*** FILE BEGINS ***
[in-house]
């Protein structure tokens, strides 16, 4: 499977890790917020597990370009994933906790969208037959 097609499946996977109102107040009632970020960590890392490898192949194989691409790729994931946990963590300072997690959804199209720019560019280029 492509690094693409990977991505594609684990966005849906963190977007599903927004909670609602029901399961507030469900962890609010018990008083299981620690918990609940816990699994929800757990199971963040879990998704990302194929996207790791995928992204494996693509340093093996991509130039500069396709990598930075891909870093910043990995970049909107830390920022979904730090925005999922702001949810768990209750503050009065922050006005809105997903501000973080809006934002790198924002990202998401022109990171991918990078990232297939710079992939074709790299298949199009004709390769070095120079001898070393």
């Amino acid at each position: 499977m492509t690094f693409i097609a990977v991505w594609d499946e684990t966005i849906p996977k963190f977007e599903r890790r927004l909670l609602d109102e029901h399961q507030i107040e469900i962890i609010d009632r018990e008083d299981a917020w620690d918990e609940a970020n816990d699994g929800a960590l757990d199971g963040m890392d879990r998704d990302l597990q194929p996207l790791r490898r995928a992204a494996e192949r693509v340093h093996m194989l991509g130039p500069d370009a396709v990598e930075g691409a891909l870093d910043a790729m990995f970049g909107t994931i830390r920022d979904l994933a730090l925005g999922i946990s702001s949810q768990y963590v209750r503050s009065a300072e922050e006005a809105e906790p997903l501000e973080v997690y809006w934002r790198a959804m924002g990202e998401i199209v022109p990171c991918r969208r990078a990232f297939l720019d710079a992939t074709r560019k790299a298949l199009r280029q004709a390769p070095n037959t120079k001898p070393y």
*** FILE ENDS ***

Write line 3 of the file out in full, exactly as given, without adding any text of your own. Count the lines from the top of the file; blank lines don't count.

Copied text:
């Amino acid at each position: 499977m492509t690094f693409i097609a990977v991505w594609d499946e684990t966005i849906p996977k963190f977007e599903r890790r927004l909670l609602d109102e029901h399961q507030i107040e469900i962890i609010d009632r018990e008083d299981a917020w620690d918990e609940a970020n816990d699994g929800a960590l757990d199971g963040m890392d879990r998704d990302l597990q194929p996207l790791r490898r995928a992204a494996e192949r693509v340093h093996m194989l991509g130039p500069d370009a396709v990598e930075g691409a891909l870093d910043a790729m990995f970049g909107t994931i830390r920022d979904l994933a730090l925005g999922i946990s702001s949810q768990y963590v209750r503050s009065a300072e922050e006005a809105e906790p997903l501000e973080v997690y809006w934002r790198a959804m924002g990202e998401i199209v022109p990171c991918r969208r990078a990232f297939l720019d710079a992939t074709r560019k790299a298949l199009r280029q004709a390769p070095n037959t120079k001898p070393y």